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Title: Impaired voluntary quadriceps force control following anterior cruciate ligament reconstruction: relationship with knee function.
Epworth Authors: Whitehead, Timothy
Other Authors: Perraton, Luke
Clark, Ross
Crossley, Kay
Pua, Yong-Hao
Morris, Hayden
Telianidis, Stacey
Bryant, Adam
Keywords: Musculoskeletal Clinical Institute, Epworth HealthCare, Victoria, Australia
Knee Surgery
Anterior Cruciate Ligament Reconstruction
ACL Reconstruction
Sports Medicine
Sports Injuries
Athletic Injuries
Knee Function
Muscle Activation
Quadriceps Force Control
Knee Injuries
Issue Date: Jan-2016
Publisher: Springer Link
Citation: Knee Surg Sports Traumatol Arthrosc. 2017 May;25(5):1424-1431
Abstract: PURPOSE: Impairments in quadriceps force control and altered quadriceps and hamstring muscle activation strategies have been observed following anterior cruciate ligament reconstruction; however, the functional implications of these impairments are unclear. This study examined the cross-sectional associations between quadriceps force control, quadriceps activation, hamstring coactivation and clinically assessed knee function following anterior cruciate ligament reconstruction with a hamstring graft. METHODS: Sixty-six patients (18 ± 3 months following surgery) and 41 uninjured individuals participated. Quadriceps force control was assessed using an isometric knee extension task. Participants cyclically increased and decreased quadriceps force at slow speeds between 5 and 30 % maximum voluntary isometric contraction matching a moving target displayed on a screen. Quadriceps activation and hamstring coactivation were assessed concurrently using surface electromyography. Knee function was assessed with the Cincinnati Knee Rating Scale and three single-leg hop tests. RESULTS: The reconstructed group completed the task with 48 % greater root-mean-square error (RMSE), indicating significantly worse quadriceps force control (p < 0.001). In a multivariable model adjusted for sex, greater RMSE and greater lateral hamstring coactivation were significantly associated with worse knee function that is greater odds of scoring <85 % on one or more knee functional assessment. CONCLUSIONS: Less-accurate quadriceps force output and greater hamstring coactivation are associated with worse knee joint function following anterior cruciate ligament reconstruction and may contribute to irregular knee joint loading and the onset or progression of knee osteoarthritis. Impairments in quadriceps force control and altered muscle activation strategies may be modifiable through neuromuscular training, and this is an area for future research. LEVEL OF EVIDENCE: Case-control study, Level III.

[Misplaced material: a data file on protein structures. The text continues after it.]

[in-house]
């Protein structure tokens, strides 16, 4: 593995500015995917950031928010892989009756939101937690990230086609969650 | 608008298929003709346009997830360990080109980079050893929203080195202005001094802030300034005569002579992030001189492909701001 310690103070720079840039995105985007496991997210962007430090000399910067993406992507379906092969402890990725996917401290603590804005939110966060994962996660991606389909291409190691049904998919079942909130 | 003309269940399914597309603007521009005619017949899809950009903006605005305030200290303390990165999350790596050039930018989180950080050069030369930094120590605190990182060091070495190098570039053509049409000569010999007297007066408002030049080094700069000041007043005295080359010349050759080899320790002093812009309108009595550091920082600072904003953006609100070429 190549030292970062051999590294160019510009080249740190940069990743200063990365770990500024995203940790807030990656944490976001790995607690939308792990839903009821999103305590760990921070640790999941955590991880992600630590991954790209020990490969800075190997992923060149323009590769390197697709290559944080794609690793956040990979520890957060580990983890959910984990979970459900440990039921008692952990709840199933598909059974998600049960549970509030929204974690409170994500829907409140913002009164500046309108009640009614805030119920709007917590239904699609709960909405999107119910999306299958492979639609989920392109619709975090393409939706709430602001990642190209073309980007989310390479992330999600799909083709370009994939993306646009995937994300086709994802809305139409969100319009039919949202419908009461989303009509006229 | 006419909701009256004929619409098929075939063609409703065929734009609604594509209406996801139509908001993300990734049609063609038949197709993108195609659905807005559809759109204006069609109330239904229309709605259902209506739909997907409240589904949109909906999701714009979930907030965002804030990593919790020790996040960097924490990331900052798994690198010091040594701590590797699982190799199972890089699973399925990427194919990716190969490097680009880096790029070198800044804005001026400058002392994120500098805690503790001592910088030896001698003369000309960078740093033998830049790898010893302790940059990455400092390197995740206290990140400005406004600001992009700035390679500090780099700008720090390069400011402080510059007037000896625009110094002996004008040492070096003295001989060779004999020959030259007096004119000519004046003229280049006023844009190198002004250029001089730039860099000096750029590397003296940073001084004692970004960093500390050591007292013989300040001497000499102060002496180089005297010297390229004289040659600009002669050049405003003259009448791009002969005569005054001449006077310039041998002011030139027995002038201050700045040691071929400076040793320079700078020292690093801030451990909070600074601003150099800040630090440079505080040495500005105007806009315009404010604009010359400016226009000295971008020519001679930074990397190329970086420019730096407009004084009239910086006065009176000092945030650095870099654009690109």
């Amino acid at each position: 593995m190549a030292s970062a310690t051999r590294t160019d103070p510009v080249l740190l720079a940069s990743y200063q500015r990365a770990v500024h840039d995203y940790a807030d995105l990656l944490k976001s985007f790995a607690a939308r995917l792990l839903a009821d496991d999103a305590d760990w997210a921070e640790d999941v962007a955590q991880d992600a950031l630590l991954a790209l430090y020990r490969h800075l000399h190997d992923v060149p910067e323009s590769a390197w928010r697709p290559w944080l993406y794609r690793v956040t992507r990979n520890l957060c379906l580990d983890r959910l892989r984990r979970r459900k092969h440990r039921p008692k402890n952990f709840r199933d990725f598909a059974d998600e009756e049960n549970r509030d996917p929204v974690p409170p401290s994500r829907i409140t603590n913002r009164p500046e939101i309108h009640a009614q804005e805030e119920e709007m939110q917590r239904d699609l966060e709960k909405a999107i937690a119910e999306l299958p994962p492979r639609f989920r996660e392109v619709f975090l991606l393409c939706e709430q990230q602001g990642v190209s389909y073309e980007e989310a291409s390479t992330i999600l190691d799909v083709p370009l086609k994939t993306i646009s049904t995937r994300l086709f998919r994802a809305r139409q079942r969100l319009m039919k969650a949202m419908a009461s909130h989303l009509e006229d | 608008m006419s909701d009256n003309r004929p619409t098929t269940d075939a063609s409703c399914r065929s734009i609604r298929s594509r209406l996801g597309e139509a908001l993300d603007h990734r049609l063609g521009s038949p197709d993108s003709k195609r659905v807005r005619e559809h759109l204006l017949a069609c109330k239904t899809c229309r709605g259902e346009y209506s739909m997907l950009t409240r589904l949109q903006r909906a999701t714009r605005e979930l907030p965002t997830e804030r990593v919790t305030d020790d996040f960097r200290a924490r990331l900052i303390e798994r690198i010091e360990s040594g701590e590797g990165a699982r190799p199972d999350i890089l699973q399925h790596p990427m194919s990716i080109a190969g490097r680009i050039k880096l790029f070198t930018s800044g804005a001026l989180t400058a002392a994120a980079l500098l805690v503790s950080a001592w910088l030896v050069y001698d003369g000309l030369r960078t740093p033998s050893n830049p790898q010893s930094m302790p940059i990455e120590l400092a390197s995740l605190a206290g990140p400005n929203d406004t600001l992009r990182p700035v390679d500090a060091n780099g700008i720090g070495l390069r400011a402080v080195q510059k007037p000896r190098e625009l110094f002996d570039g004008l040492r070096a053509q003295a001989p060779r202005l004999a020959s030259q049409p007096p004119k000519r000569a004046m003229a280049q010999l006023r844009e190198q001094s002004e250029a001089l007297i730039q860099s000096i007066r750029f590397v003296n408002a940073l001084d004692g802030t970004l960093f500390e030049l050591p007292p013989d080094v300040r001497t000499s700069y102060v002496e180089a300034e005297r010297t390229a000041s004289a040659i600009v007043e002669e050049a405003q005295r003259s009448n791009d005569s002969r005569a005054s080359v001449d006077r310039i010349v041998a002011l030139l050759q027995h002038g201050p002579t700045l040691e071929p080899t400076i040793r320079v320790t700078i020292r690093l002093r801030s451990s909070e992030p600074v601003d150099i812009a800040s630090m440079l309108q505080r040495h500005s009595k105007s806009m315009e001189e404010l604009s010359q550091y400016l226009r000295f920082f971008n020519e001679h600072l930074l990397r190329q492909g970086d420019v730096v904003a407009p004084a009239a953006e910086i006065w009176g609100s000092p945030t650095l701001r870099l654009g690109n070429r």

DOI: 10.1007/s00167-015-3937-5
PubMed URL:
ISSN: 1433-7347
Journal Title: Knee Surgery, Sports Traumatology, Arthroscopy
Type: Journal Article
Affiliated Organisations: Centre for Health, Exercise and Sports Medicine, Melbourne School of Physiotherapy, Faculty of Medicine Dentistry and Health Sciences, The University of Melbourne, Melbourne, Victoria, Australia
School of Exercise Science, Faculty of Health Sciences, Australian Catholic University, Melbourne, Victoria, Australia
School of Allied Health, La Trobe University, Bundoora, Victoria, Australia
Department of Physiotherapy, Singapore General Hospital, Singapore
The Park Clinic, Melbourne, Victoria, Australia
Type of Clinical Study or Trial: Cross-Sectional Study
Appears in Collections:Musculoskeletal

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